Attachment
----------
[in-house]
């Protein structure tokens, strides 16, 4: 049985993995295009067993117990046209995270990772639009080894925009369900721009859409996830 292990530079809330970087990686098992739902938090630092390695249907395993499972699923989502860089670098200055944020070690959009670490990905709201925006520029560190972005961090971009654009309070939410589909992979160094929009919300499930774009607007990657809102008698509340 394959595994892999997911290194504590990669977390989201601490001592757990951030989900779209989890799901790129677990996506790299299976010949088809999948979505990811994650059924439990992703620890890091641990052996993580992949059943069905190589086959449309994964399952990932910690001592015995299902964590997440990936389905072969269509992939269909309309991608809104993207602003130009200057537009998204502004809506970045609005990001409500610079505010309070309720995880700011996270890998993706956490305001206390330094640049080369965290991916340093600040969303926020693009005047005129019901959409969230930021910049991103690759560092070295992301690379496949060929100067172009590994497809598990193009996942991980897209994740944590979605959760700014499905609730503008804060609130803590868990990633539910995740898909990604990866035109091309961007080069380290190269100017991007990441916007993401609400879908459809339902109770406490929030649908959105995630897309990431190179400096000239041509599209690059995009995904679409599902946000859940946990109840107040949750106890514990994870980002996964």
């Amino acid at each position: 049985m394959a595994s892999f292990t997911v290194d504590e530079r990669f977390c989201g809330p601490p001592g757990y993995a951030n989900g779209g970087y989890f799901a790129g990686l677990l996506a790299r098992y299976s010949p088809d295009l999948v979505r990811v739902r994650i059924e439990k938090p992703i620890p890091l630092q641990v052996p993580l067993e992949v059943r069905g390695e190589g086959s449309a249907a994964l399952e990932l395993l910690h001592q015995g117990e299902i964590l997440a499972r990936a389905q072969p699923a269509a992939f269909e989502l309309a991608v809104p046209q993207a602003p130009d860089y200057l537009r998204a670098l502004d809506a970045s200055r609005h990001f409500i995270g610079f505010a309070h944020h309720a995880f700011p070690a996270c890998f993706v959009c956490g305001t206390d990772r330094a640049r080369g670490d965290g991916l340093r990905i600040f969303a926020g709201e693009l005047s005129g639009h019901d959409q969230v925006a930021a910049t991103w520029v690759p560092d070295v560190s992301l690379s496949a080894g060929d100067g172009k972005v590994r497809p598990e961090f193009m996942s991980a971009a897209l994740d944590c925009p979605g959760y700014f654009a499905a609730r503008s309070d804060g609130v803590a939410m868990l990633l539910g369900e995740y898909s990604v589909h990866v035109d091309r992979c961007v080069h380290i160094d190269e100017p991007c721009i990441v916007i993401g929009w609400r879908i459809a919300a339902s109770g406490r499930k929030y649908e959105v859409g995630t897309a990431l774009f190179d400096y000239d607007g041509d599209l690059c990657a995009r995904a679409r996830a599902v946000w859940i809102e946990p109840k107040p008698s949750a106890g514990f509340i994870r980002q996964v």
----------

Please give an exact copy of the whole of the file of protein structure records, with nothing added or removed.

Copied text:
[in-house]
């Protein structure tokens, strides 16, 4: 049985993995295009067993117990046209995270990772639009080894925009369900721009859409996830 292990530079809330970087990686098992739902938090630092390695249907395993499972699923989502860089670098200055944020070690959009670490990905709201925006520029560190972005961090971009654009309070939410589909992979160094929009919300499930774009607007990657809102008698509340 394959595994892999997911290194504590990669977390989201601490001592757990951030989900779209989890799901790129677990996506790299299976010949088809999948979505990811994650059924439990992703620890890091641990052996993580992949059943069905190589086959449309994964399952990932910690001592015995299902964590997440990936389905072969269509992939269909309309991608809104993207602003130009200057537009998204502004809506970045609005990001409500610079505010309070309720995880700011996270890998993706956490305001206390330094640049080369965290991916340093600040969303926020693009005047005129019901959409969230930021910049991103690759560092070295992301690379496949060929100067172009590994497809598990193009996942991980897209994740944590979605959760700014499905609730503008804060609130803590868990990633539910995740898909990604990866035109091309961007080069380290190269100017991007990441916007993401609400879908459809339902109770406490929030649908959105995630897309990431190179400096000239041509599209690059995009995904679409599902946000859940946990109840107040949750106890514990994870980002996964």
């Amino acid at each position: 049985m394959a595994s892999f292990t997911v290194d504590e530079r990669f977390c989201g809330p601490p001592g757990y993995a951030n989900g779209g970087y989890f799901a790129g990686l677990l996506a790299r098992y299976s010949p088809d295009l999948v979505r990811v739902r994650i059924e439990k938090p992703i620890p890091l630092q641990v052996p993580l067993e992949v059943r069905g390695e190589g086959s449309a249907a994964l399952e990932l395993l910690h001592q015995g117990e299902i964590l997440a499972r990936a389905q072969p699923a269509a992939f269909e989502l309309a991608v809104p046209q993207a602003p130009d860089y200057l537009r998204a670098l502004d809506a970045s200055r609005h990001f409500i995270g610079f505010a309070h944020h309720a995880f700011p070690a996270c890998f993706v959009c956490g305001t206390d990772r330094a640049r080369g670490d965290g991916l340093r990905i600040f969303a926020g709201e693009l005047s005129g639009h019901d959409q969230v925006a930021a910049t991103w520029v690759p560092d070295v560190s992301l690379s496949a080894g060929d100067g172009k972005v590994r497809p598990e961090f193009m996942s991980a971009a897209l994740d944590c925009p979605g959760y700014f654009a499905a609730r503008s309070d804060g609130v803590a939410m868990l990633l539910g369900e995740y898909s990604v589909h990866v035109d091309r992979c961007v080069h380290i160094d190269e100017p991007c721009i990441v916007i993401g929009w609400r879908i459809a919300a339902s109770g406490r499930k929030y649908e959105v859409g995630t897309a990431l774009f190179d400096y000239d607007g041509d599209l690059c990657a995009r995904a679409r996830a599902v946000w859940i809102e946990p109840k107040p008698s949750a106890g514990f509340i994870r980002q996964v």